Nevertheless, Cooper sees a sad, pathetic, and tragic side to the Indians because they are the victims of the encroaching white civilization. Even Cooper's Mingos, receiving their due punishment for circumventions, scalping, and treachery, are victimized after their defeat by superior forces. Rivenoak, the leader of the Mingos in The Deerslayer, holds himself proudly even when he is the prisoner of Captain Warley and the rescue party. He was, in Cooper's view, defending the ancient traditions of his people by going on the warpath and striving valiantly to annihilate the invaders of the American hinterland. However, the majority of the "bad" Indians (the Mingos) are cruel, bloodthirsty warriors who serve to make the romances thrilling, exciting, and dangerous adventures. Their "gifts" are restricted to the primitive code of savagery. The "good" Indians, although they are limited in number throughout the "Leatherstocking Tales," are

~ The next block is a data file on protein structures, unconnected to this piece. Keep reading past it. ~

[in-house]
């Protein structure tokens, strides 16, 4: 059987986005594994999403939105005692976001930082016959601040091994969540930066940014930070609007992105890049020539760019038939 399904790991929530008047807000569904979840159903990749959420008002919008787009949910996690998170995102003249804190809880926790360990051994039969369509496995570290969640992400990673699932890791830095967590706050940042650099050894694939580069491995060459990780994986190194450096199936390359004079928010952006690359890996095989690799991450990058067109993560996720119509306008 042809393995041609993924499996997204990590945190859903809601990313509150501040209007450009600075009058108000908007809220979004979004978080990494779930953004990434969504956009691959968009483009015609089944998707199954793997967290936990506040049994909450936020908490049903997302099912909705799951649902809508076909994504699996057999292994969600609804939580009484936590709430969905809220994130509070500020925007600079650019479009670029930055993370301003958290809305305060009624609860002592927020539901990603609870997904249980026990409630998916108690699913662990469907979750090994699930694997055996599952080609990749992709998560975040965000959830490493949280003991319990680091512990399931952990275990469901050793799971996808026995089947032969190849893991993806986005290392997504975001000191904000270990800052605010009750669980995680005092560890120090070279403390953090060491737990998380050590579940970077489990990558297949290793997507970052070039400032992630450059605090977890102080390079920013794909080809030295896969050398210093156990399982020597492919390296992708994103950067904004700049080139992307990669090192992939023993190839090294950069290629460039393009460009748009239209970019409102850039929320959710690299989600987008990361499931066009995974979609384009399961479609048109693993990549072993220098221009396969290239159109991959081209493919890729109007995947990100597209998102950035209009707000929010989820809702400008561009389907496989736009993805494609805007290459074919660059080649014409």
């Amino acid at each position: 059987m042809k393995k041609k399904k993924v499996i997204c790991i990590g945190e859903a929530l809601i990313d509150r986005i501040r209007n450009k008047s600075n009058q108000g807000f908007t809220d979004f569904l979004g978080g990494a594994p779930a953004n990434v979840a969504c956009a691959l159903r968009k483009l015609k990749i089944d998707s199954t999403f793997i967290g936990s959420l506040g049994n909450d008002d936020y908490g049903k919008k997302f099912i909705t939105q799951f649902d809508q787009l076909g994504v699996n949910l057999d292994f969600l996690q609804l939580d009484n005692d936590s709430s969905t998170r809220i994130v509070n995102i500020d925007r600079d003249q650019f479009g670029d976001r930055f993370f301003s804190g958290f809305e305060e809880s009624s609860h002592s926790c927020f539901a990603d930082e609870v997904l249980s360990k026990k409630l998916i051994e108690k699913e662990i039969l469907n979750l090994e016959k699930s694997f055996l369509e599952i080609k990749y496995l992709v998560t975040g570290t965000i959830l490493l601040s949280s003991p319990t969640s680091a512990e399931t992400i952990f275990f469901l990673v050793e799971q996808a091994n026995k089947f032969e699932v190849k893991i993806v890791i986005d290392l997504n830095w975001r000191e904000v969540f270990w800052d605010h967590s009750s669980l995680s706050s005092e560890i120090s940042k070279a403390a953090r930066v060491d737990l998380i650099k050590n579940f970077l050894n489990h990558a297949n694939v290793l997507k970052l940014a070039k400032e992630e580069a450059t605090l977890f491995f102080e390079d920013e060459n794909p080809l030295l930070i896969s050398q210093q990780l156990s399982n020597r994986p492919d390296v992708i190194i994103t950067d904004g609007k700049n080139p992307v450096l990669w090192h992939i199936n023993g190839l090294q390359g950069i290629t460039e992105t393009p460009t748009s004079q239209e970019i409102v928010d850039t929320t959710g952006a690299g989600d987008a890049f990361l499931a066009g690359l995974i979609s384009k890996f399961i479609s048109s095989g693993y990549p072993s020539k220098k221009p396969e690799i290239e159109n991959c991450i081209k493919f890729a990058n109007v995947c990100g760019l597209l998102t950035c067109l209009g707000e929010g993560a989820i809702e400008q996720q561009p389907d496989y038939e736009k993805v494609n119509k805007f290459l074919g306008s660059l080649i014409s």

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This note was uploaded on 12/09/2011 for the course ENG 101 taught by Professor Staff during the Fall '11 term at University of Houston.